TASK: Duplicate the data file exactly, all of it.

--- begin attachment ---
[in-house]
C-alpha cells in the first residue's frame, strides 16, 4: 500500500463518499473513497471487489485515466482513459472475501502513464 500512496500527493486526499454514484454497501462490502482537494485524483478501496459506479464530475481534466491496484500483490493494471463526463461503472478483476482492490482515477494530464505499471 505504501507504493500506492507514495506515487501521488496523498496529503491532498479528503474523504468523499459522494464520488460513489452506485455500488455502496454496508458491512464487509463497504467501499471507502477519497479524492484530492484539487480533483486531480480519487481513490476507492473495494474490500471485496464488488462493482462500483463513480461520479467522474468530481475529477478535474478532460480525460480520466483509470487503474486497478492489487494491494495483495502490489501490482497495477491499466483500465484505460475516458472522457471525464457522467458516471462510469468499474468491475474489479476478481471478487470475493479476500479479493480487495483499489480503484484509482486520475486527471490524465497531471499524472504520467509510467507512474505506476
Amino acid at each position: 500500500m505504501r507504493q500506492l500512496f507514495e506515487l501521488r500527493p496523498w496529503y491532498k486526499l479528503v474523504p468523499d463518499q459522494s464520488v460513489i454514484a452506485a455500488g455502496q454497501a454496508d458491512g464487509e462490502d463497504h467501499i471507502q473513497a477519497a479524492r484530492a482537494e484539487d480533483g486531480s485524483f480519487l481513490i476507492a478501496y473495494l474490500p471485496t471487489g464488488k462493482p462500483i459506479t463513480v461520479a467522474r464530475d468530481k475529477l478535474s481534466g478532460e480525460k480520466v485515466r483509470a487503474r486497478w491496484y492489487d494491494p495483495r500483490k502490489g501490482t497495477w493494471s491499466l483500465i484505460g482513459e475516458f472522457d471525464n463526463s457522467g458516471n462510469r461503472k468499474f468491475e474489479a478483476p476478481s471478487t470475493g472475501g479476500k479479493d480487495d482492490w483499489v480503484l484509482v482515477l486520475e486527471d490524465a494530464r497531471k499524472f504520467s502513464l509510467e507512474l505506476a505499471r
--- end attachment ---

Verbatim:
[in-house]
C-alpha cells in the first residue's frame, strides 16, 4: 500500500463518499473513497471487489485515466482513459472475501502513464 500512496500527493486526499454514484454497501462490502482537494485524483478501496459506479464530475481534466491496484500483490493494471463526463461503472478483476482492490482515477494530464505499471 505504501507504493500506492507514495506515487501521488496523498496529503491532498479528503474523504468523499459522494464520488460513489452506485455500488455502496454496508458491512464487509463497504467501499471507502477519497479524492484530492484539487480533483486531480480519487481513490476507492473495494474490500471485496464488488462493482462500483463513480461520479467522474468530481475529477478535474478532460480525460480520466483509470487503474486497478492489487494491494495483495502490489501490482497495477491499466483500465484505460475516458472522457471525464457522467458516471462510469468499474468491475474489479476478481471478487470475493479476500479479493480487495483499489480503484484509482486520475486527471490524465497531471499524472504520467509510467507512474505506476
Amino acid at each position: 500500500m505504501r507504493q500506492l500512496f507514495e506515487l501521488r500527493p496523498w496529503y491532498k486526499l479528503v474523504p468523499d463518499q459522494s464520488v460513489i454514484a452506485a455500488g455502496q454497501a454496508d458491512g464487509e462490502d463497504h467501499i471507502q473513497a477519497a479524492r484530492a482537494e484539487d480533483g486531480s485524483f480519487l481513490i476507492a478501496y473495494l474490500p471485496t471487489g464488488k462493482p462500483i459506479t463513480v461520479a467522474r464530475d468530481k475529477l478535474s481534466g478532460e480525460k480520466v485515466r483509470a487503474r486497478w491496484y492489487d494491494p495483495r500483490k502490489g501490482t497495477w493494471s491499466l483500465i484505460g482513459e475516458f472522457d471525464n463526463s457522467g458516471n462510469r461503472k468499474f468491475e474489479a478483476p476478481s471478487t470475493g472475501g479476500k479479493d480487495d482492490w483499489v480503484l484509482v482515477l486520475e486527471d490524465a494530464r497531471k499524472f504520467s502513464l509510467e507512474l505506476a505499471r